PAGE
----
A father of four from Saint Petersburg, mobilized on Sept. 23, was discharged and sent back home only after three months (on Dec. 23) following multiple complaints. Although his children experienced psychological difficulties as a result of mobilization, his wife does not blame Putin himself, but the officials from the Ministry of Defense who execute Putin’s orders.

A mobilized soldier who brought throwing weapons from the “special military operation” area was arrested in Rostov-on-Don. A resident of Surgut, Vladimir M., 31, was on his way back home via Rostov-on-Don when he was arrested at the station carrying knuckles and shurikens on him. M., who has previous criminal history related to drugs, had allegedly found these weapons during combat activities and decided to take them home as souvenirs. M. has given a formal statement and a criminal investigation is being carried out. Two servicemen were found dead, presumably due to a drug overdose, in the suburbs of Moscow.

Two locals suspected of preparing an attack on a military commissariat [enlistment office] were killed during the arrest in Kabardino-Balkaria [constituent republic of the Russian Federation]. A criminal investigation on preparing a terrorist act was launched against 40-year-old Murat Shadov and 55-year-old Timur Marshenkulov on Dec.26. According to the investigation, two men planned to attack the military registration and enlistment office in the city of Chegem. The suspects resisted the arrest and were killed.

Baza reports on an attempt to set a military commissariat located on Lenin Avenue in Podolsk on fire. A video appeared a little later showing this was a married couple of pensioners. The circumstances are being clarified.

Mediazona published a story of a Uralian man who set military commissariat on fire to save conscripts from the war. He spent six months in jail and then left the country.

The @PaperKartuli media outlet  published a story of 20-year-old Saveliy Frolov from Moscow, who disappeared when he tried to leave for Georgia through the Upper Lars checkpoint on Oct. 31, 2022. A month later, it turned out that Russian security forces made Frolov the first person accused of treason for "defection to the enemy." On this accusation, a young man faces up to 10 years in prison for allegedly preparing to join the Freedom of Russia legion, the real existence of which is not proven.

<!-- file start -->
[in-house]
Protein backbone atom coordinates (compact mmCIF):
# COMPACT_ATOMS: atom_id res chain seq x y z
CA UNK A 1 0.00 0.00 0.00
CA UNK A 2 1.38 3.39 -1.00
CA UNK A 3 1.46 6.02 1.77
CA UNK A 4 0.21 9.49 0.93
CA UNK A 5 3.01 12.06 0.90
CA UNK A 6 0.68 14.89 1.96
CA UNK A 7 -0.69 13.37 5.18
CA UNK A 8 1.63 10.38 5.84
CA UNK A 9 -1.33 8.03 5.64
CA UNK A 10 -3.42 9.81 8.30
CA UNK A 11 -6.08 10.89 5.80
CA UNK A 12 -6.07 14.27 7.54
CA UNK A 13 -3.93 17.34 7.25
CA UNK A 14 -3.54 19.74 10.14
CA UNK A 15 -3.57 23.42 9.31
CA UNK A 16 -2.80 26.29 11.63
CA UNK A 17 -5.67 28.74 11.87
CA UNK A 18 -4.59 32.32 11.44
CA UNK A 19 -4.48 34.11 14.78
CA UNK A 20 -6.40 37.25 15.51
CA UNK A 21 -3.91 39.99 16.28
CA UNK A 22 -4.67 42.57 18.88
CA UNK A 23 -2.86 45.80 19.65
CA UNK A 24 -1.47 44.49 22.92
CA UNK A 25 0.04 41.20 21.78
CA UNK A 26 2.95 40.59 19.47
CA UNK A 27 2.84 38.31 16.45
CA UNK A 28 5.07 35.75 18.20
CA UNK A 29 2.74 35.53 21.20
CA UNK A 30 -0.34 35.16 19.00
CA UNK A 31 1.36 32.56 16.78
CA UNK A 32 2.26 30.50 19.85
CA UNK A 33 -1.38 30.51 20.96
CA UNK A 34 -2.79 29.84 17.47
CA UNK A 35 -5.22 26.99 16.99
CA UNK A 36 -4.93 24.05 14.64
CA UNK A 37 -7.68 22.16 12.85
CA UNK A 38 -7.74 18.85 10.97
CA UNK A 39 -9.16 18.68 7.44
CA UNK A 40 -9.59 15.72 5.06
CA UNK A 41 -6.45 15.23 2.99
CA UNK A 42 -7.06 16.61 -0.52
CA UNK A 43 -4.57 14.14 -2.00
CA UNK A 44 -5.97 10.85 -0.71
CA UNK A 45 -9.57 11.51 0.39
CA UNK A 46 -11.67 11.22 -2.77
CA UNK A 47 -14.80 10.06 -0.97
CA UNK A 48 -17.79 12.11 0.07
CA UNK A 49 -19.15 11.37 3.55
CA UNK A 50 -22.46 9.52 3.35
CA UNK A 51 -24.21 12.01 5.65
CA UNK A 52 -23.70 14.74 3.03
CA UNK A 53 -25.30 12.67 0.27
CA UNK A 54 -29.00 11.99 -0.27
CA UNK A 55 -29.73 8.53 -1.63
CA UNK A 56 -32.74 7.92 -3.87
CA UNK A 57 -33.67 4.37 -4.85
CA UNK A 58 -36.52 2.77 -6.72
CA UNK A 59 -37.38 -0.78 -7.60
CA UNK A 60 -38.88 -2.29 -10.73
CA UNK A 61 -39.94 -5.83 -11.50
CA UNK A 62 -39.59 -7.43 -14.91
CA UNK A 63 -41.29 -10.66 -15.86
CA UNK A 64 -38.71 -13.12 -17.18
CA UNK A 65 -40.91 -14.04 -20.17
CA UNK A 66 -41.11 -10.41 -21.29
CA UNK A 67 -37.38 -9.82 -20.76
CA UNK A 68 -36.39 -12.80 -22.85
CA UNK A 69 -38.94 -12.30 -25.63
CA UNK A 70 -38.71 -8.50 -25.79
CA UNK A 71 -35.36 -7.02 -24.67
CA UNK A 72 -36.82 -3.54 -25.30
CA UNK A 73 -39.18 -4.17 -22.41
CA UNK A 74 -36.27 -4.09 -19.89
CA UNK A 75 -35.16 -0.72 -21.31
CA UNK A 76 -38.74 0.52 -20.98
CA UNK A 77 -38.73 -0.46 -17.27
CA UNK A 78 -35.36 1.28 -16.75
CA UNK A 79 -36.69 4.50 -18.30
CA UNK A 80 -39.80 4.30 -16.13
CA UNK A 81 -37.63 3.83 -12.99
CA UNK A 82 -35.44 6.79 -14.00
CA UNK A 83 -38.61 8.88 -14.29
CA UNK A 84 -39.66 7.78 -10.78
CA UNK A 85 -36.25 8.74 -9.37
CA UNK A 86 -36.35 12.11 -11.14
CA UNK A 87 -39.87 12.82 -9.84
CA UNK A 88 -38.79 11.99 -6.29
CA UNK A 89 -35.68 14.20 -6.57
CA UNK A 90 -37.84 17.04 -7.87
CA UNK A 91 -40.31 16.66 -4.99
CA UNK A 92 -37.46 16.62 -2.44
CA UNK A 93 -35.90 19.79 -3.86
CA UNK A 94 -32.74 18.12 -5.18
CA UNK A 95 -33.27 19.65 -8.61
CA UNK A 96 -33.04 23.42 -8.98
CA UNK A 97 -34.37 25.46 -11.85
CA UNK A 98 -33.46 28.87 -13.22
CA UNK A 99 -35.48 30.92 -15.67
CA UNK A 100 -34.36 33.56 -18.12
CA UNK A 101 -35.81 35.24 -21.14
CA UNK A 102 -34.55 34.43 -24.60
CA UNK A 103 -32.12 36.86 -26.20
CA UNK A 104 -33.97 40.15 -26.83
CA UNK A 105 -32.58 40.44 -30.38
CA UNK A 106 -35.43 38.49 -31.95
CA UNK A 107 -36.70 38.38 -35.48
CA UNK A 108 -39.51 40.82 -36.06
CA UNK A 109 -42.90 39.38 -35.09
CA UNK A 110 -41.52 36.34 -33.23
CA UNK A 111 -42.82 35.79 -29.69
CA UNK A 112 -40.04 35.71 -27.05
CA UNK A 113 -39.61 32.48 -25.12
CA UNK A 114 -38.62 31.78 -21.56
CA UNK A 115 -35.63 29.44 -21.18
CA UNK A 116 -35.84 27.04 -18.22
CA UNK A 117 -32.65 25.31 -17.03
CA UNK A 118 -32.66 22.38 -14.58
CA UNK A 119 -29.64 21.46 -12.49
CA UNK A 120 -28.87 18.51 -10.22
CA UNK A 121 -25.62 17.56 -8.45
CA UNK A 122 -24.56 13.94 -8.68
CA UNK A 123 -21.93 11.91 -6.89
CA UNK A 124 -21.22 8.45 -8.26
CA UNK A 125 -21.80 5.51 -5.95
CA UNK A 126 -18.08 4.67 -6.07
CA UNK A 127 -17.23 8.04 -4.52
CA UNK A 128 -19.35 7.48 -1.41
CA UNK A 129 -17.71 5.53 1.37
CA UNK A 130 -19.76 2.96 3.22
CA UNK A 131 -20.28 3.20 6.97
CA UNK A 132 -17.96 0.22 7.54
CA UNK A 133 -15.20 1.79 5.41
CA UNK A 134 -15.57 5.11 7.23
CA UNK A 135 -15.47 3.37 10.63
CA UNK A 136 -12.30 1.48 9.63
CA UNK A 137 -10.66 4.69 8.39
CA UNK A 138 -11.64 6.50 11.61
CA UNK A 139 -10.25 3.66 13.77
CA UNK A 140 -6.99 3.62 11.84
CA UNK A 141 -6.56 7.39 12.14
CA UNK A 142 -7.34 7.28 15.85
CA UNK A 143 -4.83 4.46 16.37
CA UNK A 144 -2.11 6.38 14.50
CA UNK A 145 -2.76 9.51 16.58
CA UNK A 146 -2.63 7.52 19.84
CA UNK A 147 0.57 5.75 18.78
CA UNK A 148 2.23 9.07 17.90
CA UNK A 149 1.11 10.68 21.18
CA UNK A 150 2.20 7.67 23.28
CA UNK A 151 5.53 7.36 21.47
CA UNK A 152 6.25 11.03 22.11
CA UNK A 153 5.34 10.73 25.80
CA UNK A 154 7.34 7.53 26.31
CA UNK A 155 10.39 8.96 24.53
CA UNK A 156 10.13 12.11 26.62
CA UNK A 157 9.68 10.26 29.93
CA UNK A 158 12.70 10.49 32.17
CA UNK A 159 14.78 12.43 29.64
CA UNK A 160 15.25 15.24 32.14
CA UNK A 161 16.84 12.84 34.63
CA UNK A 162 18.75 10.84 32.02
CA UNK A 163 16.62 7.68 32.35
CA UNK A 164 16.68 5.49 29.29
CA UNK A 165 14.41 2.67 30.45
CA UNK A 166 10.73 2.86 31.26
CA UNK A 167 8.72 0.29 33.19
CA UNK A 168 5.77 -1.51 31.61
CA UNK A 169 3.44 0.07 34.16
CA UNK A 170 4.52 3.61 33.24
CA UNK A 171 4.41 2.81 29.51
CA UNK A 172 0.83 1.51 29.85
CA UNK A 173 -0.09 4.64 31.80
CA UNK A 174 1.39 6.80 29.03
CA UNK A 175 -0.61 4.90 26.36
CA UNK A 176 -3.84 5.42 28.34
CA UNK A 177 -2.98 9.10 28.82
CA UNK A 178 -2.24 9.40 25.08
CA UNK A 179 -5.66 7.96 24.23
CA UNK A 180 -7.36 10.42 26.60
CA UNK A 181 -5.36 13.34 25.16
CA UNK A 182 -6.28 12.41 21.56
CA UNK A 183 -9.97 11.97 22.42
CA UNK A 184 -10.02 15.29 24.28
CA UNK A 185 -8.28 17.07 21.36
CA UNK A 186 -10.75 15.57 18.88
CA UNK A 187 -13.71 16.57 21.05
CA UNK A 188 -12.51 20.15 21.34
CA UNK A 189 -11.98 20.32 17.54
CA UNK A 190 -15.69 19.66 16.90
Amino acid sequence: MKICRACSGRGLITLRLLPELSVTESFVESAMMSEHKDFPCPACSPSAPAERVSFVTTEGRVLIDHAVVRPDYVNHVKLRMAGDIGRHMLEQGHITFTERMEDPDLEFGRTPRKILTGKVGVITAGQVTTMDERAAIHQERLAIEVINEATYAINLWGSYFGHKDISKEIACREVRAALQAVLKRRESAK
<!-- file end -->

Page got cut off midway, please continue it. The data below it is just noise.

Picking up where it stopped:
The police caught a passenger on the subway to take him to a military commissariat. 22-year-old Alexander Samotsik entered the Slavyansky Boulevard station, where he was stopped by the police for a document check. After the check, the passenger was not released, but instead taken to the Kuntsevsky military commissariat. Alexander is being sent to serve in the army from Moscow, in spite of the fact that he is assigned to a military commissariat in Kaluga.

Anton Kuznetsov, from Volgograd, was sent to serve at a military base, despite a pre-written application for an alternative service.

According to the Yakut politician Vitaly Obedin, the youth of the city beat the security forces and a military commissar last Friday during an attempt to round-up recruits in one of the city nightclubs.

In the Yuzhnoportovy district of Moscow, janitors are offered to volunteer to dig trenches in the Donbas. Their payment is supposed to be 8 thousand rubles per day, and 50 thousand rubles will be immediately transferred to their accounts as a lump sum payment. According to witnesses, workers massively refuse such an offer: two janitors in the neighboring area have already been killed in the war.

An UAZ vehicle marked with letter Z [“special military operation” symbol] will go to the front from the Rostov region. According to Bataysk Cossack ataman Ivan Rysev, the vehicle was stuffed with humanitarian aid and gear for the Russian Army. “All these things were bought with money taken from schoolchildren and kindergarteners.” The family of a soldier was provided with rotten firewood. Officials from the city administration of Uryupinsk sent rotten firewood to a resident to heat her house. In Izhevsk, an advertisement for the delivery service of "Gruz-200" [Cargo 200 — KIAs] has appeared.

More than twenty soldiers from the Tyumen region did not receive a regional payment of 100 thousand rubles from the governor. This was reported by the wives of soldiers sent to the “special military operation” zone.

According to Anastasia Rakova, Deputy Mayor of Moscow for Social Development, special programs have been arranged for families of mobilized soldiers with children including New Year’s parties, skating rinks and tickets to various shows. In addition, they can book a visit of Father Frost for free, for which a special “battalion of Fathers Frost” has been formed. Meanwhile, on Dec. 25, a New Year's party was held for children of mobilized men in the club-house of the military unit No. 25356 (Slavyansky district of the Krasnodar region) with the assistance of the "Committee of Soldiers' Mothers" together with the command of the military unit.

The Novaya Gazeta blog publishes the story of an officer who refused to participate in the “special military operation”. Criminal punishment for the refusal of a serviceman to participate in combat was introduced in Russia in September. The first suspect under the new article was career officer Dmitry Vasilets, who refused to participate in the “special military operation”. He told why for the first time in his life he did not follow the order and why he was ready to go to prison for his convictions.